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5 classic books I've never read - but probably should

I remember making the decision to study English Literature and Creative Writing at uni. It was an obvious choice, and there was another glaringly obvious fact that I couldn't overlook - certain books were deemed to be classics, and if I were to behave like a proper literary lady (this is more of an opinion than a fact) then I'd need to read certain books in order to have intelligent conversations with my fellow bookish classmates.

It does help to have read some classics before going to uni, but in all honesty, you're exposed to such a wide range of authors, narratives and theories that sometimes the classics sort of get pushed to one side. There are a lot more contemporary texts that warrant rich conversation, and I've always been partial to these than to books written by stuffy old men in the nineteenth century.

I learnt that it was okay not to have read all the classics.

Having said that, classics aren't deemed classics for no good reason, and I've decided that it might be worth poring over their pages now that I'm a bit more mature at my ripe old age of twenty-six. Here are a few books that I've never read, but which I probably should.

Pride and Prejudice by Jane Austen

Have I watched the film? Certainly. Do I know the story? Pretty sure everyone does. Despite this, ya girl has never picked up this classic Austen book and read it all the way through. Now, I'm not entirely sure how I feel about Jane Austen. I know she was a woman of her time, and quite the perceptive woman, too, but I've never been drawn to the idea of reading about the British landed gentry and what a pain it was trying to find the right husband. Even so, if I'm going to read an Austen novel it's this one. The character development of Elizabeth Bennett is notoriously dynamic, and the impact it's had on subsequent works of literature and TV has been pretty major.

Ulysses by James Joyce

Joyce is Ireland's national pride and joy, and this book is considered to be a literary masterpiece. It's also considered to be very hard to read, which is why perhaps I've never taken the plunge and given it a go. Modernist novels kind of scare the crap out of me (think I'm perpetually scarred by the ridiculous complexity of T. S. Eliot's The Waste Land) but I am intrigued by Ulysses purely because of its stream-of-consciousness form. Apparently, before Joyce no author had attempted this process of thinking. I suppose this fact renders it a pioneering text of the field, and therefore one that I probably should attempt at some point in life (probably when I've got a lot of time on my hands.)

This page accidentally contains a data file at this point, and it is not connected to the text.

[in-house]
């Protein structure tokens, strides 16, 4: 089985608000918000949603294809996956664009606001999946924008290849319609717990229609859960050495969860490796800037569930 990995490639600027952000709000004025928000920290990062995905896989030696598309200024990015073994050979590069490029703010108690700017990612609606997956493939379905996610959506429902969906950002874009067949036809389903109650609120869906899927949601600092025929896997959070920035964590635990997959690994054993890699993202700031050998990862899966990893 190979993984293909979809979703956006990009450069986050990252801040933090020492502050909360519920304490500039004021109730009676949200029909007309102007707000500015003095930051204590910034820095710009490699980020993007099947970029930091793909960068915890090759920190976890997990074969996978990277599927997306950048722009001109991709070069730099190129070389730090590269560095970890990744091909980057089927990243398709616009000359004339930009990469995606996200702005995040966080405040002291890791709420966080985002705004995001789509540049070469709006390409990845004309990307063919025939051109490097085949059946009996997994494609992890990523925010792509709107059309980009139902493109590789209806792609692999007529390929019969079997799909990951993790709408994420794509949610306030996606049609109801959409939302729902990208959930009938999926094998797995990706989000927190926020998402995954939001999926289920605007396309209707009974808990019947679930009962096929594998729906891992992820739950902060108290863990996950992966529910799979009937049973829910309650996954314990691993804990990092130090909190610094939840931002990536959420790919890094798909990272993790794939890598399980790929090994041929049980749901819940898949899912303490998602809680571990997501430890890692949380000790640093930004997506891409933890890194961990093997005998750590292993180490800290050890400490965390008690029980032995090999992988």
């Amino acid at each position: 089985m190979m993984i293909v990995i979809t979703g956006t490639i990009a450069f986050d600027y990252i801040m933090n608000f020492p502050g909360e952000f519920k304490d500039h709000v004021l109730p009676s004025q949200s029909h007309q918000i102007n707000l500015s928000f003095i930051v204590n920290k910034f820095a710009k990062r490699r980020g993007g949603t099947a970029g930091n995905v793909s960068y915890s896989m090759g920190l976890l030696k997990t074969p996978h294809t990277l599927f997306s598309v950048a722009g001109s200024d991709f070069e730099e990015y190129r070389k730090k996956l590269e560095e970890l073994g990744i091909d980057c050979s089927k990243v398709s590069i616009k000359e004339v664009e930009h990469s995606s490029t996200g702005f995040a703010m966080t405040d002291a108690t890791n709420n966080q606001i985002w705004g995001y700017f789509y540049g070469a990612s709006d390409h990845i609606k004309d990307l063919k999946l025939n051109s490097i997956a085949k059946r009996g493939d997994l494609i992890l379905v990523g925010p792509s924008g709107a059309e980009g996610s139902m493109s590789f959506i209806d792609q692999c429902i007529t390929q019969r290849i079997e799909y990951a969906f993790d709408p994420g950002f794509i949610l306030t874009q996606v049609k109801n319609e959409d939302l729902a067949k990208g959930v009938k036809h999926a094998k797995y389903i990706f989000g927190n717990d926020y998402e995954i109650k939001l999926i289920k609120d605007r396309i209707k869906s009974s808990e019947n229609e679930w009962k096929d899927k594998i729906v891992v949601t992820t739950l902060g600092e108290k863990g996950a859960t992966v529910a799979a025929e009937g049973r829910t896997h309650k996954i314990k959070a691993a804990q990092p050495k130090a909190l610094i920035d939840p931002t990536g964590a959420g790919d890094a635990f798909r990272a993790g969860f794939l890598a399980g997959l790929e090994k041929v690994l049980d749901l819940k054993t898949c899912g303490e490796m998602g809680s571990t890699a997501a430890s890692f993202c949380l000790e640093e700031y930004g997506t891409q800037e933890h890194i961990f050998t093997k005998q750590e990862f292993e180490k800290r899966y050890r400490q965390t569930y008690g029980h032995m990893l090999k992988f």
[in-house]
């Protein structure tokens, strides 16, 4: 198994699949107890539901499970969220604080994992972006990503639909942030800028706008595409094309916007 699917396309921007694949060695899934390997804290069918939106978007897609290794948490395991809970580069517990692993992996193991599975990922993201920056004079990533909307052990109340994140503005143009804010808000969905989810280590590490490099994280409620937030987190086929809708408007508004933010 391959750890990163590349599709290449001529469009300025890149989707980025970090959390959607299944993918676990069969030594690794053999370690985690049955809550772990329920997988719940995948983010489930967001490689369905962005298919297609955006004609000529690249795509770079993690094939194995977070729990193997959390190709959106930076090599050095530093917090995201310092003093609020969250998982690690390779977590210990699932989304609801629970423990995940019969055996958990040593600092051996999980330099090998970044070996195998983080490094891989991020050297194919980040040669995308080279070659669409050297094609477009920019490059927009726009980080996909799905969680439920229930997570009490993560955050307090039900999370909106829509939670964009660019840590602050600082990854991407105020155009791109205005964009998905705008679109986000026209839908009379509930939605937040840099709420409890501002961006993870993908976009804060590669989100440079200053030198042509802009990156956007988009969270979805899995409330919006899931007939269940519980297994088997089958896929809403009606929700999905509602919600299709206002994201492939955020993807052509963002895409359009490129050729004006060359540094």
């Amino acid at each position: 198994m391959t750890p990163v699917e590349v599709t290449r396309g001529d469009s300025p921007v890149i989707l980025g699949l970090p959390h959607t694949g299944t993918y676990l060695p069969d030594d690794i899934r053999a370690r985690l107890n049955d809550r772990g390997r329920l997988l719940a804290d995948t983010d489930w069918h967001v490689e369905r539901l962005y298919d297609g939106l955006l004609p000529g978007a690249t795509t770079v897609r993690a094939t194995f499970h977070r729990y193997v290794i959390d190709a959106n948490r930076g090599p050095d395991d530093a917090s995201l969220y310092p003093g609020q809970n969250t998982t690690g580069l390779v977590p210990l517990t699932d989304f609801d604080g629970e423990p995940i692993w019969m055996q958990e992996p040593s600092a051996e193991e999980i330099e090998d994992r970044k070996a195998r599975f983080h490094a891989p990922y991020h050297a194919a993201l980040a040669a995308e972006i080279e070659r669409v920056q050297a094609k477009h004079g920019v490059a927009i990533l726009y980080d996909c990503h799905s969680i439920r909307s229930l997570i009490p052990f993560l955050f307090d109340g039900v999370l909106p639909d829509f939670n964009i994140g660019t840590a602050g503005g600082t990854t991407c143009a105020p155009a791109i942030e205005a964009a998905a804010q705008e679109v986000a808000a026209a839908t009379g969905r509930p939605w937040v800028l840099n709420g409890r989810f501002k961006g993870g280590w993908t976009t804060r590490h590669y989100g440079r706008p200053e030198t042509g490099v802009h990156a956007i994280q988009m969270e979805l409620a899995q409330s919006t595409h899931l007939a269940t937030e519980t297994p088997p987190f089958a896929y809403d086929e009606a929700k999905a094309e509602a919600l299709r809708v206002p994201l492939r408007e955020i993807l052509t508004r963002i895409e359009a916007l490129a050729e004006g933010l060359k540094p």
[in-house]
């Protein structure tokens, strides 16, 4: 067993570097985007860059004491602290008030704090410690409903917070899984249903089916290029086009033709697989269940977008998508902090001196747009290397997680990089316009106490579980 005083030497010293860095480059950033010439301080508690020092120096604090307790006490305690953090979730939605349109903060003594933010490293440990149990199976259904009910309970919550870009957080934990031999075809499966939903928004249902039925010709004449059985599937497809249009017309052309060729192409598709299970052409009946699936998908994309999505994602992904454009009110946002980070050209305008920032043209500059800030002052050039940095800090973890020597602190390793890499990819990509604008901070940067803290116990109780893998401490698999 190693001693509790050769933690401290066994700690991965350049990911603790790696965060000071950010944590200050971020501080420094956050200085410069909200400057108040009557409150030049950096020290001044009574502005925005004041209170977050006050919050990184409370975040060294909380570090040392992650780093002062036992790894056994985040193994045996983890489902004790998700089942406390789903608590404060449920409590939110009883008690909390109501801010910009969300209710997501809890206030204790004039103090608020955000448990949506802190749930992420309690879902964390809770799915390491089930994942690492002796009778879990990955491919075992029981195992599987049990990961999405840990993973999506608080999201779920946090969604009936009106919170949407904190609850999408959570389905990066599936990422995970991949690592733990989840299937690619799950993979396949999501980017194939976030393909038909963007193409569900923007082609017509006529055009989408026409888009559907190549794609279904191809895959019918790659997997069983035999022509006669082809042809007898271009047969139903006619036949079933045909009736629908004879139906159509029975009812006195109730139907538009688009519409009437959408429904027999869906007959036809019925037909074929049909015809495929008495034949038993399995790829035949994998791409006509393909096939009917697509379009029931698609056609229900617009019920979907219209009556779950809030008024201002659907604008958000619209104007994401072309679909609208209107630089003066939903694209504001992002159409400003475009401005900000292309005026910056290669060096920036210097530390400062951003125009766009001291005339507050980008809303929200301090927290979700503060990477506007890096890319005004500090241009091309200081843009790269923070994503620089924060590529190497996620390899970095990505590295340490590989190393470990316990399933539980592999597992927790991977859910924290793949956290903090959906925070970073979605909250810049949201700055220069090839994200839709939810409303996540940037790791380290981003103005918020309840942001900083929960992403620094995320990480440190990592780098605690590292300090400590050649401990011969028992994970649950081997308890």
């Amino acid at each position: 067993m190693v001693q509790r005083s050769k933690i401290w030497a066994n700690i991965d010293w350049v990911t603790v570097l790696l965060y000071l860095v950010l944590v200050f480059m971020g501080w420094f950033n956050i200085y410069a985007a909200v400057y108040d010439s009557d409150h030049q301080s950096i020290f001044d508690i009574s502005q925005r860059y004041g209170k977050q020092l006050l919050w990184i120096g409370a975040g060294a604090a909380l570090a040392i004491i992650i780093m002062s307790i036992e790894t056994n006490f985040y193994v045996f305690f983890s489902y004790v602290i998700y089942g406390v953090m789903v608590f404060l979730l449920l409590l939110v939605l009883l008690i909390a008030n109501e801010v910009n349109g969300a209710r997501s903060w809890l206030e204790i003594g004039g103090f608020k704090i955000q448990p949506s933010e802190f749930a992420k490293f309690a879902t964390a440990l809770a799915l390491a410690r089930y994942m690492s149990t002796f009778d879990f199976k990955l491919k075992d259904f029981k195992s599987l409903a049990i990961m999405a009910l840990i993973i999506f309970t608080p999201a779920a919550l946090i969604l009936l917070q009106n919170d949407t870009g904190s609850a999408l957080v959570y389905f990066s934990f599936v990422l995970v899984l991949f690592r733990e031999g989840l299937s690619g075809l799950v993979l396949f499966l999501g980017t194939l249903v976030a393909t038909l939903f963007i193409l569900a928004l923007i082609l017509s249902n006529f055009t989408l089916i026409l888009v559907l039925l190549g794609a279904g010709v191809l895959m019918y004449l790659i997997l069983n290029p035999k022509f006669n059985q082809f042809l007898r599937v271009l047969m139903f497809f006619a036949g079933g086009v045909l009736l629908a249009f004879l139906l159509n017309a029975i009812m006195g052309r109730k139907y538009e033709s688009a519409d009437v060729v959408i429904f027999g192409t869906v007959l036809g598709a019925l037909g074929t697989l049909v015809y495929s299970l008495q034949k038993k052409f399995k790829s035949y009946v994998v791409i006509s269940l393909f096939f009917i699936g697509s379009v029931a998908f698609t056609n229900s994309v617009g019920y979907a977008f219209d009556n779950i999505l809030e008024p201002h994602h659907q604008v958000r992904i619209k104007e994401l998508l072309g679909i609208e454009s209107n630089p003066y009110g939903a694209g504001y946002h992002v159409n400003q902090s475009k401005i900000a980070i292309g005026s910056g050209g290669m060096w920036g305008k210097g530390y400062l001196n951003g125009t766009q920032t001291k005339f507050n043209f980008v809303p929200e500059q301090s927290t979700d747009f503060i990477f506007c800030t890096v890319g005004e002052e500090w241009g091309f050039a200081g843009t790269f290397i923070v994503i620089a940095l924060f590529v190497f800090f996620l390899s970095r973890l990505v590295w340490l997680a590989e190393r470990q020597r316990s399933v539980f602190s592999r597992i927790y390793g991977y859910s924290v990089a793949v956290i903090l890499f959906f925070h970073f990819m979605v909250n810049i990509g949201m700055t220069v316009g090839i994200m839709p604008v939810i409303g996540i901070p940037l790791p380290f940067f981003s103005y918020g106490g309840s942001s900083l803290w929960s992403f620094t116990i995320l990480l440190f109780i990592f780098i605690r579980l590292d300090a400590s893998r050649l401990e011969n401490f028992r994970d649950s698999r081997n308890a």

Little Women by Louisa May Alcott

This was the young adult fiction girls would have been reading way back when, and I probably would have read this, too, had I lived a hundred years ago. I know people who read Little Women as a teenager, but I just never got round to it, though I'm sure I would have appreciated the fact that it focuses on four young sisters and their passage from childhood to womanhood. Perhaps I'll buy this for my daughter one day.

War and Peace by Leo Tolstoy

Ahh, the Russian writers of the nineteenth century. How I have strategically managed to avoid them! I remember perusing a section of my college library and ogling at the thickness of books by Tolstoy, Dostoevsky and Chekhov. How anyone managed to get through these books I had no idea. I'm pretty sure my Mum used to read these types of books when she was younger, and highly recommended them, though to me they sound very complicated and depressing. War and Peace is said to be an internationally praised classic of world literature, and for this reason I feel like I'm missing out, but...1225 pages?! I'm not sure I can handle it.

The Handmaid's Tale by Margaret Atwood

This is a book I could definitely get my teeth into. I watched the first series of the television adaptation and thought it was poignant, terrifying and gripping, which makes me think - what on earth is the book like?! The novel explores themes of subjugated women in a patriarchal society, and this is always relevant. It's relevant because the world that Atwood creates is one that, at first glance, seems completely unrealistic and fabricated, but when you think a little deeper about it actually doesn't seem so irrational. I think this is an important book and I'm set on reading it someday.

Are there any classics you'd recommend?


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